Leonardo, in other words, resembles the modern type of humanist, free (or bereft) of religion, seeking orientation in the world by human reason and human observation alone. He was never a humanist such as the Renaissance produced from the time of Petrarch, over a hundred years before his birth. This circumstance removes another barrier between the artist and his modern viewers. To be a Renaissance humanist meant learning classical languages, mastering classical texts, and above all accepting the ancients—including ancient Christians—as models for modern lives. An artist influenced by Renaissance humanism (or a humanistically educated artist like Vasari) produced learned art, requiring a classical education to appreciate. Humanist art was also didactic, meant to communicate moral and political lessons. All of that was foreign to Leonardo. He had almost no formal education and could not read Latin, the doorway to all the academic disciplines in his time. As a youth he was given basic training in Florentine business methods (which he despised and flouted) and was apprenticed to the trade of making decorative objects for the wealthy in the workshop of his master Verrocchio. He is an Old Master, but he does not participate deeply in the rich Christian and classical traditions that inform the art of the Old Masters from the Renaissance down to the eighteenth century. Hence little or no knowledge of history, classical literature, or even Christian sources is required to appreciate Leonardo’s works. Your head can be perfectly empty of religion and traditional culture and still marvel at Leonardo’s recreations of nature. For most modern museum-goers, that provides immense relief from what might be called the anxiety of ignorance.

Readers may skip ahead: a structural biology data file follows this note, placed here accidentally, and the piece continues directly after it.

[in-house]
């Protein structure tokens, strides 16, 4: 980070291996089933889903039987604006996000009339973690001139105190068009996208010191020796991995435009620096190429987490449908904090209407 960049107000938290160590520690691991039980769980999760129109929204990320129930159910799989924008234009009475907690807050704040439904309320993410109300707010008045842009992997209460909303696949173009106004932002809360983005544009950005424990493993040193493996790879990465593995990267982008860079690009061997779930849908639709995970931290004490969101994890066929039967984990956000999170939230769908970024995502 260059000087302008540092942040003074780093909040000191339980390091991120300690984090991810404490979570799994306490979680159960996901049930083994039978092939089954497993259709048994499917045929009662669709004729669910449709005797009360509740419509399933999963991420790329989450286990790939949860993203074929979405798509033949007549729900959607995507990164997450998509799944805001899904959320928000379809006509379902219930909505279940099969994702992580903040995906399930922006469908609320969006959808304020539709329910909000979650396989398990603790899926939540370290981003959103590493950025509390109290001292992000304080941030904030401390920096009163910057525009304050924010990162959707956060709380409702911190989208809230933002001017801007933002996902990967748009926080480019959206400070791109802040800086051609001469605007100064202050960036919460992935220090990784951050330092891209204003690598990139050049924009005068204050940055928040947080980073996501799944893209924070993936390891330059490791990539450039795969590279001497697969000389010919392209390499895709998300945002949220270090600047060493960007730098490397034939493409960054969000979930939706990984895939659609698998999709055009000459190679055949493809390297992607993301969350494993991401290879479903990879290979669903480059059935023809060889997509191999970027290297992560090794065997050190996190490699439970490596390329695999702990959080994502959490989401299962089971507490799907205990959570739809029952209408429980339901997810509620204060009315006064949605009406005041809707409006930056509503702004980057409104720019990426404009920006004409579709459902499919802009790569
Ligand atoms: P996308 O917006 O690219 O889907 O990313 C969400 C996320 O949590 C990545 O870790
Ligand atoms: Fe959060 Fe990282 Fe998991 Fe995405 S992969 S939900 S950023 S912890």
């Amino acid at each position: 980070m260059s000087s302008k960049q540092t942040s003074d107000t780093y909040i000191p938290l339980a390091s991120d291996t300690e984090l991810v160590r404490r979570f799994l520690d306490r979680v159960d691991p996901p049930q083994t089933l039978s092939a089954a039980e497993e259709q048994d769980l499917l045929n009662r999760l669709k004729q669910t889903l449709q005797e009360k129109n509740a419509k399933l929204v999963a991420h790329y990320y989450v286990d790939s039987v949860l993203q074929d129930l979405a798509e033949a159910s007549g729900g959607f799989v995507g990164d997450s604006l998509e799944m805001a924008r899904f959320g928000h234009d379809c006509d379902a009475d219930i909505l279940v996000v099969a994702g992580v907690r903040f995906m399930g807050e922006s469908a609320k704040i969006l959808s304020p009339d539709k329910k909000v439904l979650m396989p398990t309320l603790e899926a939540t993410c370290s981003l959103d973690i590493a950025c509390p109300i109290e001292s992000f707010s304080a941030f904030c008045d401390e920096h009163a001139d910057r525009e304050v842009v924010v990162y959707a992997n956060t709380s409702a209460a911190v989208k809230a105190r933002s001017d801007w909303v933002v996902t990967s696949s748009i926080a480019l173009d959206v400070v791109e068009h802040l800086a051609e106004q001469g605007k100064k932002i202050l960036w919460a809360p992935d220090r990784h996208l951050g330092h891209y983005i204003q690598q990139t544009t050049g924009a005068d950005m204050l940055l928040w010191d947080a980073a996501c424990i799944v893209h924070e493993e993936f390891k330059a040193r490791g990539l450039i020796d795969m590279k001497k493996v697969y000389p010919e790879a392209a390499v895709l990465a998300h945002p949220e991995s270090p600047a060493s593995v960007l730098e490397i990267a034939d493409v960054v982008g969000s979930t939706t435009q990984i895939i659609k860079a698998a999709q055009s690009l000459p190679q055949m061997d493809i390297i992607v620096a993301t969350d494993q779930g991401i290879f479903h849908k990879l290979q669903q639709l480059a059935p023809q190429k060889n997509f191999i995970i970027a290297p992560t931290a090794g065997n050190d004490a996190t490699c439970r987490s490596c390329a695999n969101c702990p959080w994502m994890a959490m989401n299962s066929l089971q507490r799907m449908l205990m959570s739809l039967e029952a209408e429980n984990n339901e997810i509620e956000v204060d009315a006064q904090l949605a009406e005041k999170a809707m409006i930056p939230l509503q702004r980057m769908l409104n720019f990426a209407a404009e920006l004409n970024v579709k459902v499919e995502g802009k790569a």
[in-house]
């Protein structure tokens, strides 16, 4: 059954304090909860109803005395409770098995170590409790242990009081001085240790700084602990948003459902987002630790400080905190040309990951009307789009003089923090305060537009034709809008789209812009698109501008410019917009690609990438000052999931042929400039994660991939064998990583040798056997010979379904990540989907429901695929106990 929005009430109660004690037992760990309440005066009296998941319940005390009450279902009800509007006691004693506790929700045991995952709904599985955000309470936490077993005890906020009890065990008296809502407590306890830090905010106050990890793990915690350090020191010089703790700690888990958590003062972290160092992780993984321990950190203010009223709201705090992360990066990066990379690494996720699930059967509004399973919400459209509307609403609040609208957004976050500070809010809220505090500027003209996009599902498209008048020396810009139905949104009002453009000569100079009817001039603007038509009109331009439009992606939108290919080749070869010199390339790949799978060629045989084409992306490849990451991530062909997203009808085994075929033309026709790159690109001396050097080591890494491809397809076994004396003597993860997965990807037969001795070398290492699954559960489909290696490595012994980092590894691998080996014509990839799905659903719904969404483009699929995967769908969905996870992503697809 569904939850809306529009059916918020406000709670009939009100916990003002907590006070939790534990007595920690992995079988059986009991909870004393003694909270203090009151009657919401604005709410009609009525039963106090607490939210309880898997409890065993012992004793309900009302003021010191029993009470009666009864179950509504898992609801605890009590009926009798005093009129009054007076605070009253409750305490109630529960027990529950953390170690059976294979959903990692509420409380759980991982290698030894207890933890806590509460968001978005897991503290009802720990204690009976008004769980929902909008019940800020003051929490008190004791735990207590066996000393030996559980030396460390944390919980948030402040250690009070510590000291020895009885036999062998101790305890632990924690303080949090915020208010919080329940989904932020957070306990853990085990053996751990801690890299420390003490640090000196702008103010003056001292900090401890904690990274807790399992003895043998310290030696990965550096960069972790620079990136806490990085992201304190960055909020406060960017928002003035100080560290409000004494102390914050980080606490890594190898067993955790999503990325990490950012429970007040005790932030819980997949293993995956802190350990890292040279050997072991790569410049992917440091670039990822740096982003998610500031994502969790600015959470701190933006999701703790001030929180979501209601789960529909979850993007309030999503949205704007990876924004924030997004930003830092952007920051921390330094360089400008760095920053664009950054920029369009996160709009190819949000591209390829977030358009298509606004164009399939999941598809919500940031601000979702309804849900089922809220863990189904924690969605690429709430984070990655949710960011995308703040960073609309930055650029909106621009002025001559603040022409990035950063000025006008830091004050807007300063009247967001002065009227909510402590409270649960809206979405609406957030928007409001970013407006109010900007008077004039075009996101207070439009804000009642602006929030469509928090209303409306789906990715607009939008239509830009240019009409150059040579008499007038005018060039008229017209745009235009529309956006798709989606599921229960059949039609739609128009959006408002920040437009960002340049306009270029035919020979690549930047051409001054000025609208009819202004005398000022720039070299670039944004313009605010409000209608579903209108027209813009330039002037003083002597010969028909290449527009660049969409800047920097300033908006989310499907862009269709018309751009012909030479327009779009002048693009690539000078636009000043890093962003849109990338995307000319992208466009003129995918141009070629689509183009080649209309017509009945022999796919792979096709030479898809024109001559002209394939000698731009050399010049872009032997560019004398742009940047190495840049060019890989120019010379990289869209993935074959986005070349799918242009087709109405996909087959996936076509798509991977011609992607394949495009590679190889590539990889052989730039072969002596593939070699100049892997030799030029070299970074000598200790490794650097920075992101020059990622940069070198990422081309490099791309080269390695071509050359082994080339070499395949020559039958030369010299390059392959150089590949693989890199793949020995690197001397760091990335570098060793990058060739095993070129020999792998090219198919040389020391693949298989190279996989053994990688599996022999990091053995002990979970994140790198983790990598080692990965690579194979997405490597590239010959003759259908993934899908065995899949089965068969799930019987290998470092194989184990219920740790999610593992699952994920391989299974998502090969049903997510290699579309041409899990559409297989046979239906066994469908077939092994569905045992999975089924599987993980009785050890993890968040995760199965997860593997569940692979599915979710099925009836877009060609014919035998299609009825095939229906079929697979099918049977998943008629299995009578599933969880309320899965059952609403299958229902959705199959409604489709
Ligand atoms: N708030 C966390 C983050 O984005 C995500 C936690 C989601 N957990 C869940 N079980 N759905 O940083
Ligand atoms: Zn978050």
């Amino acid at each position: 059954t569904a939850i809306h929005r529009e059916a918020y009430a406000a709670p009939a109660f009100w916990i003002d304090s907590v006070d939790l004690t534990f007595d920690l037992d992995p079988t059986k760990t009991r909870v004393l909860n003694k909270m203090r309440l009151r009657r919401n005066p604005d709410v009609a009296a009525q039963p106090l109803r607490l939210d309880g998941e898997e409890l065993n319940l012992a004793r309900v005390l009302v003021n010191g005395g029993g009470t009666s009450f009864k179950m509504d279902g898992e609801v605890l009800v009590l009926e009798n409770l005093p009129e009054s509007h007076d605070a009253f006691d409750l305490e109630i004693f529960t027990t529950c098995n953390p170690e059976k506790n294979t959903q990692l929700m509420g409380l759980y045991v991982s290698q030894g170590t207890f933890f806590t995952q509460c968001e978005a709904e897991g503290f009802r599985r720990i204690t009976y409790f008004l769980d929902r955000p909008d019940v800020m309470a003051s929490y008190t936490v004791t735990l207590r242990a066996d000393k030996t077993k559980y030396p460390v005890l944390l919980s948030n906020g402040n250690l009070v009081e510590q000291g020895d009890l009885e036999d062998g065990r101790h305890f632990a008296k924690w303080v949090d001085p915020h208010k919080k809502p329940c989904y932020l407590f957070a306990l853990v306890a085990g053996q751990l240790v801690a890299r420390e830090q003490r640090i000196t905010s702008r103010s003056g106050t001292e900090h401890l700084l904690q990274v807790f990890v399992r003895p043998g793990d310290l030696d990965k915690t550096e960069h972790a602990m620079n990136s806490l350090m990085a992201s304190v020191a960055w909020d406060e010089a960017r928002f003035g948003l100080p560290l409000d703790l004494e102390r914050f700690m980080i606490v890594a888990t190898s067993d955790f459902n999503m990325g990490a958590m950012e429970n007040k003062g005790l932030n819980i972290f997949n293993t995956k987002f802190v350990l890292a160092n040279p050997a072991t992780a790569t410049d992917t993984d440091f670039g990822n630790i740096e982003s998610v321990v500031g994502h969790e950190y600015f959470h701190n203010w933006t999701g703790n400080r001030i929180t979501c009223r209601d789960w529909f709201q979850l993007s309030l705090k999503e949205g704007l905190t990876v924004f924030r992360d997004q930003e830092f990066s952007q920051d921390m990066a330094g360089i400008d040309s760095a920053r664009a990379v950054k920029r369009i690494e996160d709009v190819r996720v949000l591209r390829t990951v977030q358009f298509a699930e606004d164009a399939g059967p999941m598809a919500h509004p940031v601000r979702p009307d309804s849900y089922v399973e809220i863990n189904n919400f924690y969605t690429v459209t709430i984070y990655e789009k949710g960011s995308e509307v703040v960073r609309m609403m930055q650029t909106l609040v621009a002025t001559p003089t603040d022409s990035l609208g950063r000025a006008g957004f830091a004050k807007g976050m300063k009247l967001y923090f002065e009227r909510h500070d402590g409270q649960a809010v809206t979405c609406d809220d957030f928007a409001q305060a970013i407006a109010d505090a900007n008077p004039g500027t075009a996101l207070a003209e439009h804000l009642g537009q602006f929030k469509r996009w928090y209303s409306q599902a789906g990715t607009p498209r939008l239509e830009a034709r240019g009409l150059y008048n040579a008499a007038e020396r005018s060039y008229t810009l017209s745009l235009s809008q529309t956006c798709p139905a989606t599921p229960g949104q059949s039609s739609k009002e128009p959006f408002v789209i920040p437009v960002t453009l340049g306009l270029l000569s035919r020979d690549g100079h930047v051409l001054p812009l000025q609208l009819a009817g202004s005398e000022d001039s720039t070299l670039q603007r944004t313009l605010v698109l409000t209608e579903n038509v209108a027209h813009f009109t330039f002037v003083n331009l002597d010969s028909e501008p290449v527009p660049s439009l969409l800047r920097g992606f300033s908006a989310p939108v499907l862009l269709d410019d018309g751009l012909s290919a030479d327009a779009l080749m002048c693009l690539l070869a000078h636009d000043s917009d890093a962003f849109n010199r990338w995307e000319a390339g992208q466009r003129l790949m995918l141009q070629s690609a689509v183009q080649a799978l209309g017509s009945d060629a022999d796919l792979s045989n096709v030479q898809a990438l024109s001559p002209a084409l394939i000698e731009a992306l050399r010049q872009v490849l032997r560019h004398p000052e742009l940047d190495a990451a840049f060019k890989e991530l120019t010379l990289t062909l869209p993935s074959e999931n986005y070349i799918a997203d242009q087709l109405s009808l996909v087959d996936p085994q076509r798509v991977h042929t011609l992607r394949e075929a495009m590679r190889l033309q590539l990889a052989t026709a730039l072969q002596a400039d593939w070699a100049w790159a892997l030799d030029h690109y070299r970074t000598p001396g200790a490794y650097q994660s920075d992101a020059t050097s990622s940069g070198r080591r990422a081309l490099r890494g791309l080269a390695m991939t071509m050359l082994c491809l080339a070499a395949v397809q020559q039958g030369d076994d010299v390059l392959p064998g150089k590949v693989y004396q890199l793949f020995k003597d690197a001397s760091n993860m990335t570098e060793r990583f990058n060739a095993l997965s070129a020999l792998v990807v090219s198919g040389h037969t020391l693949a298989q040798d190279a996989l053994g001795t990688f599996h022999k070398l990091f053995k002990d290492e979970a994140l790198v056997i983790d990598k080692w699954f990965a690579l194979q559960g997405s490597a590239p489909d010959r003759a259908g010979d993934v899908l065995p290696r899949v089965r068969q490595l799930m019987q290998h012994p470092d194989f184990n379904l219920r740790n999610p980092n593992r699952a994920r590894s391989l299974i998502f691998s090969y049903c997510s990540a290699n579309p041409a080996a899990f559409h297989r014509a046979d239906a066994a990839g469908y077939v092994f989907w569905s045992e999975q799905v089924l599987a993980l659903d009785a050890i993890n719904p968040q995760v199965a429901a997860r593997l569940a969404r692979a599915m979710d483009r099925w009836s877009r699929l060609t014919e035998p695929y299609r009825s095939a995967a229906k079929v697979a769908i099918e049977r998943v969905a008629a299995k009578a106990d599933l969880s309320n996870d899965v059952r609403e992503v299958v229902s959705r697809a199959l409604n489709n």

What lies at the center of Leonardo’s modern appeal are the emotions of wonder and astonishment. This too is readily understandable, since, for us moderns, genius—sheer intellect—has replaced heroism, virtue, philosophical wisdom, and sanctity as the highest perfection of human nature. Despite Leonardo’s limitations as a producer of beautiful artifacts, what is blindingly obvious to every viewer of his work is that Leonardo was a genius.